I grew up in northwest Toronto in a vibrant community, filled with grandparents, immigrants, and blue-collar workers. Many were poor, including my family. My parents had immigrated to Canada from war-ridden El Salvador. They raised two daughters, and they taught my sister and me to dream big and dream for a better future for all generations.
I did dream big — despite our low-income status, I wanted to go to law school and become an advocate for my community. I’ve seen firsthand how laws can have a negative impact on marginalized communities on a broad range of issues from tenants’ rights and social assistance to workplace rights, and immigration matters. I eventually did get into law school. I wanted to devote my career to social justice. Little did I know that making a difference and social justice comes at a very high price.
Law school tuition is a big barrier facing many recent graduates. The recent Law Students’ Society of Ontario (LSSO) Report revealed that annual tuition at the University of Toronto is roughly $36,000 (for a three-year degree). Other law schools are catching up. At the University of Ottawa in 2017, my alma mater, tuition fees in 2019-2020 are just under $19,000 per year,according to the university’s fee calculator. Add to that the lack of affordable housing in urban areas, expensive childcare and eldercare and a highly competitive legal market. It paints a bleak financial reality for many law school graduates.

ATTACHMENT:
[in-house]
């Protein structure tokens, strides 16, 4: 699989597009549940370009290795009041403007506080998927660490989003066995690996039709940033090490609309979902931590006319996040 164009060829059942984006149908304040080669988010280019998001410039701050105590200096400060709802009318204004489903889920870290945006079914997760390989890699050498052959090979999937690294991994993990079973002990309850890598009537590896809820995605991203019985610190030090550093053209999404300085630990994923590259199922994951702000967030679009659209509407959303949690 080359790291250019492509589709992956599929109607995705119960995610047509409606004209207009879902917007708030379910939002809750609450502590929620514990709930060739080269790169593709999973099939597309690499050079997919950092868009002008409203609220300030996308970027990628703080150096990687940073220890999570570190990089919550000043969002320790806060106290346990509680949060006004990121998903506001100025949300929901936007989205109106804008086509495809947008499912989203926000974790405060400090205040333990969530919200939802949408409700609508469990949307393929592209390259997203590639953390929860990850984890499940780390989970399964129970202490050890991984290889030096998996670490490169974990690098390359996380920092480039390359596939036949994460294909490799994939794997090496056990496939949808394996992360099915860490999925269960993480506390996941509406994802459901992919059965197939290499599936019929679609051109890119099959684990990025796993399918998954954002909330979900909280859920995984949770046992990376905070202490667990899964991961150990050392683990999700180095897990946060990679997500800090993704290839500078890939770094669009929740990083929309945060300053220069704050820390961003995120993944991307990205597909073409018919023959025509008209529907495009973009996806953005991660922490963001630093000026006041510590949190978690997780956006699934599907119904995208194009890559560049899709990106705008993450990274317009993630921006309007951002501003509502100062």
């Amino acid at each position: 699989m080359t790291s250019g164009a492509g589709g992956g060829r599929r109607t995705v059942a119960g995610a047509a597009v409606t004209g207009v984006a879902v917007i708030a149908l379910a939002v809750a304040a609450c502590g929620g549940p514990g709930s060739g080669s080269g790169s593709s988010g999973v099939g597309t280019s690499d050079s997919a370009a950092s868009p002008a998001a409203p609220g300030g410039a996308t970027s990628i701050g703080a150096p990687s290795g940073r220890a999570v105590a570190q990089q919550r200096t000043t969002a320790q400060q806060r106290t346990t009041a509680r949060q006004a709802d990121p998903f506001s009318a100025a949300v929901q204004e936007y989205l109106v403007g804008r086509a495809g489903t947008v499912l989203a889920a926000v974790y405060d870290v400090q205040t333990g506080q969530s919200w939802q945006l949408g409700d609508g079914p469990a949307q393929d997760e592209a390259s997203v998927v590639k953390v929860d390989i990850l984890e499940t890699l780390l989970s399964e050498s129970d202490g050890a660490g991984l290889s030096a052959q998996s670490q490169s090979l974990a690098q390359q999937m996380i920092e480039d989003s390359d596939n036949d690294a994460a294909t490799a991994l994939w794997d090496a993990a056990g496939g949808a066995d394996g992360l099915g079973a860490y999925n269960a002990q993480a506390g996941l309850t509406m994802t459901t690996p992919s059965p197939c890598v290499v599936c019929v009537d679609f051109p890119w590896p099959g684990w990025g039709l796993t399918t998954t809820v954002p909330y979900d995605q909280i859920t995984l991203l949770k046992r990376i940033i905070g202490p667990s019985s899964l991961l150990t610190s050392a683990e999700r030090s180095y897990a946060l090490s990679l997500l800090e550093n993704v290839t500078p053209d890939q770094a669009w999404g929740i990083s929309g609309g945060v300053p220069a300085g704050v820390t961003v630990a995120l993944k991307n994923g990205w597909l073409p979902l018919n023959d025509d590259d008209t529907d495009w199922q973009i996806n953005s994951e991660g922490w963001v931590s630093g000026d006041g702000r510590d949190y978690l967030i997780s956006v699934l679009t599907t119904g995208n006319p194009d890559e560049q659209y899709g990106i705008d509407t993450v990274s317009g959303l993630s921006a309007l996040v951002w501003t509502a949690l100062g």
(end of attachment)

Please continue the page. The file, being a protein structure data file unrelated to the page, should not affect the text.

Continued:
Like many first-generation, low-income racialized lawyers, I had no financial security net. I managed to get a bank loan, which I also recognize is a privilege because many low-income students aren’t eligible due to low credit ratings or other barriers. It is also troubling knowing that much of the working class can’t afford the current levels of law school tuition.
To get serious about paying off my loans and eventually gaining financial stability, I faced a dilemma. My community couldn’t afford my high legal fees, and yet I couldn’t afford to lower them any further. The cruel irony became apparent that I couldn’t help the very community which inspired my legal journey.
This is the legacy of high tuition. It reinforces the inability of the legal profession to address the legal needs of our marginalized and local communities. As a profession, we want to encourage community lawyering because lawyers already carry the cultural competency skillset, which cannot be taught in law schools. Cultural competency is an essential component of effective client service and members of the community are in the best position to serve these legal needs.
It is why we must tackle issues around cost of living and law school debt. The financial burden for lawyers like myself is gives us no choice but to go elsewhere to pay the bills. In the end, it is the regular people in community and the broader public that lose out.